The ar­ray of places to ex­plore and ob­sta­cles to con­quer were caus­ing our heads to move like Linda Blair bob­ble­heads. Af­ter much ex­plor­ing, we scur­ried over to the famed Moon Rocks area of Naches for an­other help­ing of dirt. Af­ter watch­ing the other metal ants crawl over the oddly shaped pro­tru­sions com­ing out of the earth, we de­cided to give it a try. As we rolled into a steep in­cline, 400+ horses were sum­moned from their un­der-hood sta­bles to help with the as­cent. In hind­sight, this made as much sense as ask­ing tequila to pick a life part­ner, and the re­sult­ing back tin­gling “CRACK” of an axle shaft meant our day was done and we were headed back to the trailer for re­pairs. Stupid is as stupid does.

Thanks to great friends, hill­billy en­gi­neer­ing and a late night,

our rig was ready for ac­tion by bed­time.

Day Two would to take us into the canyon bot­toms and for­est thick­ets that are also abun­dant in the area. With the trio of rigs packed, and the old map we were given the pre­vi­ous morn­ing in hand, it was time to trail trek. Only a few kilo­me­tres out of camp and we had one truck spray­ing gaso­line across its en­gine bay as a bunk fuel line con­nec­tor let go. We avoided a cat­a­strophic disas­ter via some trail­side triage. Re­mem­ber kids; all bolts go on as tight as you can get them, then an­other half turn (it’s a mill­wright thing that no­body un­der­stands).

Yes­ter­day’s dry, desert-like ter­rain and dusty trails were a stark con­trast to the deeply rut­ted tracks we were on to­day. Spring­time is winch­ing time in Naches val­leys, as told by the lac­er­a­tions left on trunks by those without a tree strap. As the hours wore on, one of the group had a fuel pump that an­nounced its dis­tress with an an­noy­ing howl. We all knew this par­tic­u­lar song, and de­cided to head back through the net­work of trails to base camp. Af­ter all, it was only an­other few kilo­me­tres, … we thought. The sunny sky closed and the rain be­gan to driz­zle gen­tly. No mat­ter, just over the next ridge was a straight shot to the main trail… right? With the fuel pump now em­u­lat­ing a cat in a blen­der, we were stopped at a Monet wor­thy view of the gorge we were at­tempt­ing to tra­verse. The rain that had been falling gen­tly was now get­ting cold and so­lid­i­fy­ing into hail as we reached the end of the trail… this would cer­tainly NOT get us back. As the re­al­iza­tion that the last few hours of trail would now have to be run in re­verse, panic started to set­tle in as we did some rudi­men­tary math. The crude equa­tion ver­i­fied that back­track­ing the day with the re­main­ing fuel was not an op­tion.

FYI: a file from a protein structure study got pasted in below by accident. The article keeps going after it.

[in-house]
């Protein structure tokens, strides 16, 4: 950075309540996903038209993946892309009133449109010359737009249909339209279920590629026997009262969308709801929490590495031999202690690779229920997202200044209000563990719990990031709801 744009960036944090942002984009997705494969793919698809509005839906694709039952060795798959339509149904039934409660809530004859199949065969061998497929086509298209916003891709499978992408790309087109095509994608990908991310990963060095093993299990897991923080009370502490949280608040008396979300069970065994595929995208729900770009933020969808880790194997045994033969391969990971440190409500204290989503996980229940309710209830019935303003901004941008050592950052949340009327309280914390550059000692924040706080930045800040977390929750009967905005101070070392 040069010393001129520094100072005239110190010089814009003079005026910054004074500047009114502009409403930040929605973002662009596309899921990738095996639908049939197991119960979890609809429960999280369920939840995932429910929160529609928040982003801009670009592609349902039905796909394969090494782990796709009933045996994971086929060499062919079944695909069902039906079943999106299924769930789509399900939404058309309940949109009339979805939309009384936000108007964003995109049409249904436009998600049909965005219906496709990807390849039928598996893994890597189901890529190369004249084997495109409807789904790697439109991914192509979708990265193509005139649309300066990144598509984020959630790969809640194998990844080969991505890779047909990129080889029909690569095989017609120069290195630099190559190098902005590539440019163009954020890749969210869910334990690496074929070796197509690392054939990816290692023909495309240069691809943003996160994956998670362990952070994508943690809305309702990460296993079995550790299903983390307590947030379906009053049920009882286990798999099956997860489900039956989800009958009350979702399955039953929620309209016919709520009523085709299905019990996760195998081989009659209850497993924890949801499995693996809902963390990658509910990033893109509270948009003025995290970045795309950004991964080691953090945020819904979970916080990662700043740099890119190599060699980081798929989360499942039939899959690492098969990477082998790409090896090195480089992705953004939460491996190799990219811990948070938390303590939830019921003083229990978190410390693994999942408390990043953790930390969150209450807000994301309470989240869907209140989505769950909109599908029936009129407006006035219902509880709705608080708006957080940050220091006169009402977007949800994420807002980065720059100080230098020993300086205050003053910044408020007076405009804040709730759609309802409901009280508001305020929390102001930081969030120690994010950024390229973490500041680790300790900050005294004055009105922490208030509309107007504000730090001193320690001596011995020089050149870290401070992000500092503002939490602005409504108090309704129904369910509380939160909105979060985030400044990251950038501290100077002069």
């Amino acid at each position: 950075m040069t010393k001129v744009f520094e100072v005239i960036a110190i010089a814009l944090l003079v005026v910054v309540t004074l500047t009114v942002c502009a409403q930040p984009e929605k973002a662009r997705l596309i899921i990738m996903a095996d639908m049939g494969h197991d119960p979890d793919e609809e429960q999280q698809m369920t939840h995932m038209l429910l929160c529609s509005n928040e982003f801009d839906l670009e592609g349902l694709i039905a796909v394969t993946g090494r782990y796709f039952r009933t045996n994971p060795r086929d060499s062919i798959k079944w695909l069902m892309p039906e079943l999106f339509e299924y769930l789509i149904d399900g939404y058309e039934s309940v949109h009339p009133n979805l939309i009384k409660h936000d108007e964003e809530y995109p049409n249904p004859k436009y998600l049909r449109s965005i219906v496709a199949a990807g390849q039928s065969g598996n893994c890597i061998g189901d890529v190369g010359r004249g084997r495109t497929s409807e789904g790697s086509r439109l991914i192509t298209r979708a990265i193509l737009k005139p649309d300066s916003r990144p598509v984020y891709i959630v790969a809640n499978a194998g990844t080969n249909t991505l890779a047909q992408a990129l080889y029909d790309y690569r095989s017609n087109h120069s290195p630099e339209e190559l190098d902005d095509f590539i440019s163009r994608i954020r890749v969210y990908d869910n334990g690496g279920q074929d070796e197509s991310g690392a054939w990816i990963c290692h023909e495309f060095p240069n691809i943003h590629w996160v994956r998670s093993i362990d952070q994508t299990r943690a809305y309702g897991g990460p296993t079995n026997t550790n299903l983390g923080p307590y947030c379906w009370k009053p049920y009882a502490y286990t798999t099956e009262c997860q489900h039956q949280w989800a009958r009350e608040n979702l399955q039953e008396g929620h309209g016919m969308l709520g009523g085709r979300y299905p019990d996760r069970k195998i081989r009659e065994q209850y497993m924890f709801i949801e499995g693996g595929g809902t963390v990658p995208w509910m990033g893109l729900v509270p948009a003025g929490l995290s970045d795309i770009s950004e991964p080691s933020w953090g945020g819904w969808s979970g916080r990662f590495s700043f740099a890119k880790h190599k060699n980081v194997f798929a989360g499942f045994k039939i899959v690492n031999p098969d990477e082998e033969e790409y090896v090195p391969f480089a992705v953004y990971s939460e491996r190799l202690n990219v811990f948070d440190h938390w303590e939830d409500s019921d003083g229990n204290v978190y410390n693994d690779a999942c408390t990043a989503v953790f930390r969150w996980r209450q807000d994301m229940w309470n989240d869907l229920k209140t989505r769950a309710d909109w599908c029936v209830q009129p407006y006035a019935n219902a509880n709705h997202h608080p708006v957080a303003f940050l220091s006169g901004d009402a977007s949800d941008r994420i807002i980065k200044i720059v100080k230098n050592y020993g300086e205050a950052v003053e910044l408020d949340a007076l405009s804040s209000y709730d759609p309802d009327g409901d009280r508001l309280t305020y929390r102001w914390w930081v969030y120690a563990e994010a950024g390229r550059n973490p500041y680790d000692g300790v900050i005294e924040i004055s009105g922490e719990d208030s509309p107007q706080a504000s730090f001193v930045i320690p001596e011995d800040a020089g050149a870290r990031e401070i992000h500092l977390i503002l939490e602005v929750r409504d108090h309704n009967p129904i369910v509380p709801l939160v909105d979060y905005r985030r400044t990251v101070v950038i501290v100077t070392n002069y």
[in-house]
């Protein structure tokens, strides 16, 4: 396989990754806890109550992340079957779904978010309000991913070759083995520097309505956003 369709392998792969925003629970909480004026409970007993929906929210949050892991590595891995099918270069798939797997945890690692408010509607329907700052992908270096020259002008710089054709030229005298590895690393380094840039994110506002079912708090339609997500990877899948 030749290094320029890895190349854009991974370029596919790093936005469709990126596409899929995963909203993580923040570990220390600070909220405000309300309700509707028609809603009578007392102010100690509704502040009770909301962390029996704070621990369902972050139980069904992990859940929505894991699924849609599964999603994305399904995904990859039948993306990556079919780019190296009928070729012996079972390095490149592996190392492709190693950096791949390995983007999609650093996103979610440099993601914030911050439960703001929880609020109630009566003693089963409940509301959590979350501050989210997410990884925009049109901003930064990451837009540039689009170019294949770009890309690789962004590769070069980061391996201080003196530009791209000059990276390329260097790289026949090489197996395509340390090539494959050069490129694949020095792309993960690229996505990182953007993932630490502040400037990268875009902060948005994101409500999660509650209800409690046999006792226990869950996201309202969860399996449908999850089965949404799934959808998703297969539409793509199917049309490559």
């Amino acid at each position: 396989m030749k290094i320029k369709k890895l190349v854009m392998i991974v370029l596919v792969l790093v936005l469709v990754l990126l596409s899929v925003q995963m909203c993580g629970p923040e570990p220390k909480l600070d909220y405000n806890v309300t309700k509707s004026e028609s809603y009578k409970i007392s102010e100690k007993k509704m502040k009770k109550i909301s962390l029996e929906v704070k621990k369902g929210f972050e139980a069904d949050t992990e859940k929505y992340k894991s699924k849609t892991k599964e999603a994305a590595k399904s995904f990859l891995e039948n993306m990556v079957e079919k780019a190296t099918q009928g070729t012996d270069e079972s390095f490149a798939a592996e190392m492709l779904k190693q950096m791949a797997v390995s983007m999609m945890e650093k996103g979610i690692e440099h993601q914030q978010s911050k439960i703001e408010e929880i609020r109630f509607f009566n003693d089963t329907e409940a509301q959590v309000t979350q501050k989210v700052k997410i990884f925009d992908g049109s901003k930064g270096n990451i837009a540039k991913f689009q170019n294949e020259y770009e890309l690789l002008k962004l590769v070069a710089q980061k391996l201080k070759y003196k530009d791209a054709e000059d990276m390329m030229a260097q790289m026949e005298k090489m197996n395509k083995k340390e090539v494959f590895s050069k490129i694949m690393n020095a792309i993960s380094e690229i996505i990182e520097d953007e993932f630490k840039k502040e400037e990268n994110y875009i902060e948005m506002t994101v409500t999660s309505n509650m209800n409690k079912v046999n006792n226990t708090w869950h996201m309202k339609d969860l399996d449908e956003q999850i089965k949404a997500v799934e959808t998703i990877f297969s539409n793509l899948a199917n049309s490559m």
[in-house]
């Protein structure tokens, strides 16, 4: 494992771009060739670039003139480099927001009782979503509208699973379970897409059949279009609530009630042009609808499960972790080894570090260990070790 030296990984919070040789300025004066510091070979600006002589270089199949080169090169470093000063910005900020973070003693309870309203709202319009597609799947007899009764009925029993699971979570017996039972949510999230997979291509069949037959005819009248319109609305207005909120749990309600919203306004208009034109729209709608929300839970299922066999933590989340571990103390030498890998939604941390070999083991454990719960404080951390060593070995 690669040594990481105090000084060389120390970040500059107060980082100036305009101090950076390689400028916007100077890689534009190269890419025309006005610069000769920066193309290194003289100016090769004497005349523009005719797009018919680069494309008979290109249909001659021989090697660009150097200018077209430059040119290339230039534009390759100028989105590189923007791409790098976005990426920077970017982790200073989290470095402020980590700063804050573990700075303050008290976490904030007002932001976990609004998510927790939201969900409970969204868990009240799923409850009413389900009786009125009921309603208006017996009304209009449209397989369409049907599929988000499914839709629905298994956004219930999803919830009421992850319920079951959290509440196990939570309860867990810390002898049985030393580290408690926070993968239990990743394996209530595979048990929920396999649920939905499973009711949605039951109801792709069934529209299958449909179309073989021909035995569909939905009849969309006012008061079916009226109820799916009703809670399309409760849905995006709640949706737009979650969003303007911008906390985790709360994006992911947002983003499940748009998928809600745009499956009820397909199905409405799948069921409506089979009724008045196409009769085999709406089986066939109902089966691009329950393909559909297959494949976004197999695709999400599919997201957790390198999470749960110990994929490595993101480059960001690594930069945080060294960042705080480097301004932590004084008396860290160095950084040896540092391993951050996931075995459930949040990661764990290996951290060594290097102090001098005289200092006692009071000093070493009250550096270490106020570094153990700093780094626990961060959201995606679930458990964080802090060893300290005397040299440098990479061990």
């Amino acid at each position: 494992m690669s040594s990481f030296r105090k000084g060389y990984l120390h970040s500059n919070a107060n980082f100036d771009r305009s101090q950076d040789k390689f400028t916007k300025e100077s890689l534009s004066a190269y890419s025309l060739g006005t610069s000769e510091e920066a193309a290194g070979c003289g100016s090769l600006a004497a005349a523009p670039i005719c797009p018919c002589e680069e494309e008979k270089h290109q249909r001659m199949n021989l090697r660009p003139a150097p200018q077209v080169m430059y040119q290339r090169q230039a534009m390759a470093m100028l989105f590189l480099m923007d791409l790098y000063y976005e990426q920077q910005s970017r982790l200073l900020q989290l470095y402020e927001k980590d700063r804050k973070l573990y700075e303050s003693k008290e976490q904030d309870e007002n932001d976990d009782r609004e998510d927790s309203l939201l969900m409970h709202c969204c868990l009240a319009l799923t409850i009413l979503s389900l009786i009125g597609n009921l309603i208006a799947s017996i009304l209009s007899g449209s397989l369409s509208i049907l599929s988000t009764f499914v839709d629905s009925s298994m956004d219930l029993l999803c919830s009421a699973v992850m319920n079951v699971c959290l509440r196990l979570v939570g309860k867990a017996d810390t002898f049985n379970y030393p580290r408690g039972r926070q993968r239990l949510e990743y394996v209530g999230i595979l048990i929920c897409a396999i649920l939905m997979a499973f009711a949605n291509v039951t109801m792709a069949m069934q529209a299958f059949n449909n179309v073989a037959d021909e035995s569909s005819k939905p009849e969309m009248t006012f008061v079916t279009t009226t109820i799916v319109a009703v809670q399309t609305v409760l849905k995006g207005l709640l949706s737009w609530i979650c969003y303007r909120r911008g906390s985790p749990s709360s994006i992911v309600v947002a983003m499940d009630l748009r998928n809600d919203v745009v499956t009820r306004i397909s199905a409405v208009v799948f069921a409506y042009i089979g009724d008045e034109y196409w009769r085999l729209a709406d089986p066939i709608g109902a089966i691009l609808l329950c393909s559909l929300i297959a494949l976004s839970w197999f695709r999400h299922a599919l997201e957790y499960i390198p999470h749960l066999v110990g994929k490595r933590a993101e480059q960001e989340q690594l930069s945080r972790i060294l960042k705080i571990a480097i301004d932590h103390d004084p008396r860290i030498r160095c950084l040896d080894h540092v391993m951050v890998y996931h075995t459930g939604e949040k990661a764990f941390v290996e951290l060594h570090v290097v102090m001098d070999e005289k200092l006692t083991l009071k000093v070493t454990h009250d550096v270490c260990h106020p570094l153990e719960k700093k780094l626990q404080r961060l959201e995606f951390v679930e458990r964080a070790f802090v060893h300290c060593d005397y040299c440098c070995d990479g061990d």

Some quick nav­i­ga­tional cal­cu­la­tions, based on prayers, guesses and self­delu­sion, had us head­ing back on an un­known route that was filled with all the splen­dor and beauty for which the area is known. The noisy fuel pump had enough of our shenani­gans and for the re­main­der of the trip could not go over ¼ throt­tle. Had we been in a proper state of mind, and not still clear­ing hail from the back of our t-shirts, this would have been a glo­ri­ous trip back. Some strate­gic si­phon­ing of fuel be­tween rigs, and ques­tion­able mo­tor ve­hi­cle oper­a­tions, had us rolling into camp on fumes some 14 hours af­ter we left “for a short trip”. To be hon­est, I coasted into camp, cold, wet, out of fuel, hun­gry, and ready for an adult bev­er­age or 12. It was a mag­nif­i­cent day!

As we all scarfed down what­ever Quickie Mart mys­tery meat we had left to eat, it was abun­dantly ob­vi­ous that we had just ex­pe­ri­enced a spec­tac­u­lar ad­ven­ture be­tween friends. At the same moment, one of the tow rigs parked on our camp out­skirts came out of gear and started to roll into a field, sans driver; fate was telling us it was time to go home.

With all the dis­as­trous oc­cur­rences and pos­si­ble near death ex­pe­ri­ences we faced in our weekend, you may think this would put a damper on fu­ture trips. Not a chance. We al­ways look for­ward to see­ing what and where our off-road ad­ven­tures may take us. Do we rec­om­mend you head to Naches and ride on the coat­tails of our ex­pe­ri­ence? Why not? But more im­por­tantly, go out and find your own ad­ven­ture wher­ever you can. But if you do head to Naches, stop in and pick up a map, you won’t re­gret it!